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No new dengue cases in Singapore's largest cluster at Woodlands, but it is still under surveillance

SINGAPORE — Singapore’s largest dengue cluster, in Woodlands, has been marked “closed” by the National Environment Agency (NEA) since no new cases have been reported there in the past two weeks.

No new cases of dengue have been reported in the last two weeks in what was Singapore's worst dengue cluster, in Woodlands.

No new cases of dengue have been reported in the last two weeks in what was Singapore's worst dengue cluster, in Woodlands.

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SINGAPORE — Singapore’s largest dengue cluster, in Woodlands, has been marked “closed” by the National Environment Agency (NEA) since no new cases have been reported there in the past two weeks.

However, the NEA stressed in a statement on Friday (July 19) that the area is still under surveillance, and that there are still 188 active dengue clusters across the island.

The agency said that there has been a slowdown in dengue transmission in the past seven weeks in the Woodlands cluster — which has seen a total of 216 reported cases. When transmission was at its peak, 27 cases were reported there in a week.

The Woodlands cluster covers Woodlands Avenue 6, Woodlands Circle, Woodlands Crescent and Woodlands Drives 40, 60, 70 and 72.

“Despite the slowdown in the number of cases reported and the progress made, all stakeholders and residents in these clusters cannot be complacent and must remain vigilant in eradicating possible mosquito breeding habitats,” said the NEA. “Woodlands is also still under surveillance and cases may resurface given the mobility of our population.”

The agency also sounded another note of caution. There are still “clusters of concern”, as it pointed to six areas: Geylang Road, Jalan Lembah Thomson, Aljunied Road, Pasir Ris Drive 3, Changi Road and Jurong East Avenue 1.

As of July 18, 7,808 dengue cases have been reported so far in 2019 across Singapore — five times more than the number reported in the same period last year.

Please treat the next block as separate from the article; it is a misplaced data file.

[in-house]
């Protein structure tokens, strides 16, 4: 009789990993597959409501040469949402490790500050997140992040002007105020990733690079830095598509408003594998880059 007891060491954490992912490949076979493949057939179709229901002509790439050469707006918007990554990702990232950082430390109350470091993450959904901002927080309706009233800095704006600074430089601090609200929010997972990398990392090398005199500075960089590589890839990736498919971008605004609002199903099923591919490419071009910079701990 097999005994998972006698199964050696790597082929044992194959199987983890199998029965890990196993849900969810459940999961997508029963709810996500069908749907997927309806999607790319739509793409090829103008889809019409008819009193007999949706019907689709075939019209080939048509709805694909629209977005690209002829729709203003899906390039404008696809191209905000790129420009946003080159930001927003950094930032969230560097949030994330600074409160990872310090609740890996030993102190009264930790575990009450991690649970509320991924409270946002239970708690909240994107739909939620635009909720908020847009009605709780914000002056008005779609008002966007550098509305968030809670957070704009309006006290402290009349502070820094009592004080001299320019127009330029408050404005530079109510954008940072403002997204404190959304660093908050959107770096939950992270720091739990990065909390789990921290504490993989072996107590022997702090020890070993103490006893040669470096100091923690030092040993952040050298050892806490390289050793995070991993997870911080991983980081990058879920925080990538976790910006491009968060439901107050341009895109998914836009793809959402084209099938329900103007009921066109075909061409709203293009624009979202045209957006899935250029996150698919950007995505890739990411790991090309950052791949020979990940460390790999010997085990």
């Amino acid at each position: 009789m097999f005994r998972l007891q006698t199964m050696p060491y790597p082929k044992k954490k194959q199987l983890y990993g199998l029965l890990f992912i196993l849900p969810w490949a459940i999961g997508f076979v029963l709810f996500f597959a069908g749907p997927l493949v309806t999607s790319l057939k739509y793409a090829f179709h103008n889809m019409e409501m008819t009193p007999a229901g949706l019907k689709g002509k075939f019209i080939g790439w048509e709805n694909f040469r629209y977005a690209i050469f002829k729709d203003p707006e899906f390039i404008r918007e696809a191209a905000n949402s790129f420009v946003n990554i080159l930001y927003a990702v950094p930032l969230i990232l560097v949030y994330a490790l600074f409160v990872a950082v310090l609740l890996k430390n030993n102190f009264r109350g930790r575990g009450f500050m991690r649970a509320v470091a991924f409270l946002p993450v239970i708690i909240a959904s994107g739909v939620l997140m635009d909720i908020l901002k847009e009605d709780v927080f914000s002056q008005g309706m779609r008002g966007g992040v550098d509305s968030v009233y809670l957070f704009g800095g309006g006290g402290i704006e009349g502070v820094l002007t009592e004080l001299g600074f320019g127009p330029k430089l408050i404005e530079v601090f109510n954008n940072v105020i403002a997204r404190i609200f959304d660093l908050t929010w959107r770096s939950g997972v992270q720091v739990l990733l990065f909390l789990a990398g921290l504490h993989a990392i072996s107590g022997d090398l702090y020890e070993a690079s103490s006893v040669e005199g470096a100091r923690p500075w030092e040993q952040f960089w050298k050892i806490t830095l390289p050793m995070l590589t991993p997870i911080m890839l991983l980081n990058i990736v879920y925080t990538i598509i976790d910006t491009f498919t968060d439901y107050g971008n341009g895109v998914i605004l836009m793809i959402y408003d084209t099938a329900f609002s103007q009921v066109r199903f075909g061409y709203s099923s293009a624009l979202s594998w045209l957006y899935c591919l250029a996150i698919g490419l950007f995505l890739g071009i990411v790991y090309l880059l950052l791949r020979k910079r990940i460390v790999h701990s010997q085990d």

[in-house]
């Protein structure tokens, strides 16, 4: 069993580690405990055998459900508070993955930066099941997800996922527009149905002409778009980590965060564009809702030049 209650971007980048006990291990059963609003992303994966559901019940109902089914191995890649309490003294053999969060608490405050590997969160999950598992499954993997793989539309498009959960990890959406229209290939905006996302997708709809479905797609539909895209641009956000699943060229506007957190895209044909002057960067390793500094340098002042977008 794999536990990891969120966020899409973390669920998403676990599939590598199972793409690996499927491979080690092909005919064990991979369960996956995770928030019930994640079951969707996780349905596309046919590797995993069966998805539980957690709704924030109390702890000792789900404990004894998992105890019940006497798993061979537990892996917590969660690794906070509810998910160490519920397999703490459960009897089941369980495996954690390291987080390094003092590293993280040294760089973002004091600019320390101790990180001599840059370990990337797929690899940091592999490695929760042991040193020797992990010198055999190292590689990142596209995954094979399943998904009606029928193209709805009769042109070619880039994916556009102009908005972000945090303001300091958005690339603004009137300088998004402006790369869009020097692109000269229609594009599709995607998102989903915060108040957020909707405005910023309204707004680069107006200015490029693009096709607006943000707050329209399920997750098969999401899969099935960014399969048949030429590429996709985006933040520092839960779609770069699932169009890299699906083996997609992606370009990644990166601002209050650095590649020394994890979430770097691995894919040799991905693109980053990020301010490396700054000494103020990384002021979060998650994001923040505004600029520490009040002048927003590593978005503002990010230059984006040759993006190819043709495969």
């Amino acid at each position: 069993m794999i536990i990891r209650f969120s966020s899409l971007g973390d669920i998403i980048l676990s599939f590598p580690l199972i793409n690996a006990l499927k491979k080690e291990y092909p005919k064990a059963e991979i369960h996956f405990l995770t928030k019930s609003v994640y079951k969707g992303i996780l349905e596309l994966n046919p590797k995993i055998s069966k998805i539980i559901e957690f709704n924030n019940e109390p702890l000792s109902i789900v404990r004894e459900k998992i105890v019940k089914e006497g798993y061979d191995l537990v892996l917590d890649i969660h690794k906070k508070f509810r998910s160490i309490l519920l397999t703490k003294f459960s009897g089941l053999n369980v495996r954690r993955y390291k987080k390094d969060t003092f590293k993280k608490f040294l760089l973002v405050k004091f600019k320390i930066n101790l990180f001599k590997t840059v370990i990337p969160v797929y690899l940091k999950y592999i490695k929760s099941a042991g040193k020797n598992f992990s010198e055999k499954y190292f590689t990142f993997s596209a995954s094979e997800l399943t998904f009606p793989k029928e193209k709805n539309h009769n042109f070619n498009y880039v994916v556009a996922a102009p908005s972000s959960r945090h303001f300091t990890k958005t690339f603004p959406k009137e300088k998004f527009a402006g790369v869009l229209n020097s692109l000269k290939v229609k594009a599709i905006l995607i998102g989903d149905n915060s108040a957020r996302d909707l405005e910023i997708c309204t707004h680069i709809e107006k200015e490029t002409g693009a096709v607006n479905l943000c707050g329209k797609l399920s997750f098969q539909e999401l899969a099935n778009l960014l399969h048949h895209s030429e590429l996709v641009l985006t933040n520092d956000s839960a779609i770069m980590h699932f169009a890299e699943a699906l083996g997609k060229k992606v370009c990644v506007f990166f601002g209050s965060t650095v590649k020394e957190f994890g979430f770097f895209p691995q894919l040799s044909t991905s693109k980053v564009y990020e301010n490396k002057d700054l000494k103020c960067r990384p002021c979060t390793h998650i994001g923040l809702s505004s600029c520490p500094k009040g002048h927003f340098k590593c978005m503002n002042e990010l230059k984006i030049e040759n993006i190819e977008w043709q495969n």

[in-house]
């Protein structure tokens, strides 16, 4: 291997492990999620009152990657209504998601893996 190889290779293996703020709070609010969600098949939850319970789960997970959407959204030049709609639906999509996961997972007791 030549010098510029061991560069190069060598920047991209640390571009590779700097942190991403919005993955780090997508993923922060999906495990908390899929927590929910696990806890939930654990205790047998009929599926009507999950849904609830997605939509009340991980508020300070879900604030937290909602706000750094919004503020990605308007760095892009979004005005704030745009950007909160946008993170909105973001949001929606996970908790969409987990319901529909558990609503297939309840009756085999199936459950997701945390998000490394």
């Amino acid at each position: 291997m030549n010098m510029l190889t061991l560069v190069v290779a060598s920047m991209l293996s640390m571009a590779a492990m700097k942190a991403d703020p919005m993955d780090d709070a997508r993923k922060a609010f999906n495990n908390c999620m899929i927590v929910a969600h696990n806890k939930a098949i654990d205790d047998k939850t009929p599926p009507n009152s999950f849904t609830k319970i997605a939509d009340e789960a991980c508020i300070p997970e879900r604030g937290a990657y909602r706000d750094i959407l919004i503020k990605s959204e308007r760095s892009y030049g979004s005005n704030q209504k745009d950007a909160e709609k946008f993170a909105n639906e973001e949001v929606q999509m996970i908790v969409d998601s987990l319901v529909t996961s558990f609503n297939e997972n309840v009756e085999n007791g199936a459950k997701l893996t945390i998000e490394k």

The country, said the agency, is in the peak dengue season, which usually stretches from June to October. It added that other countries in the region are similarly seeing an upsurge of dengue cases this year.

REASONS FOR HIGH DENGUE CASES THIS YEAR

There are three factors causing the spike in dengue cases this year: Increase in the Aedes aegypti mosquito population, warmer weather and lowered herd immunity.

The findings were based on NEA’s surveillance, data collection and analysis.

The agency said that its Gravitrap surveillance system has shown an increase in the Aedes aegypti mosquito population by almost three times since the last major dengue outbreak in 2013. And this increases the risk of dengue transmission.

Gravitraps, which are black cylindrical containers with sticky surfaces that trap female Aedes aegypti mosquitoes looking for water surfaces to lay their eggs, have been in use for several years.

The NEA noted that on top of the high number of mosquitoes, warmer temperatures lead to accelerated development of the Aedes mosquito and shorter incubation period of the dengue virus. This exacerbates the transmission of dengue.

It pointed out that the mean temperature for the first half of this year was 0.7 degrees higher than that during the same period last year.

A low herd immunity, which means that a large proportion of Singapore’s population is susceptible to dengue, is another factor.

The NEA said that the proportion of adults who have had dengue before has progressively reduced from 59 per cent in 2004 to 51 per cent in 2009 and 41 per cent in 2017.

Related topics

dengue Aedes mosquito Woodlands NEA

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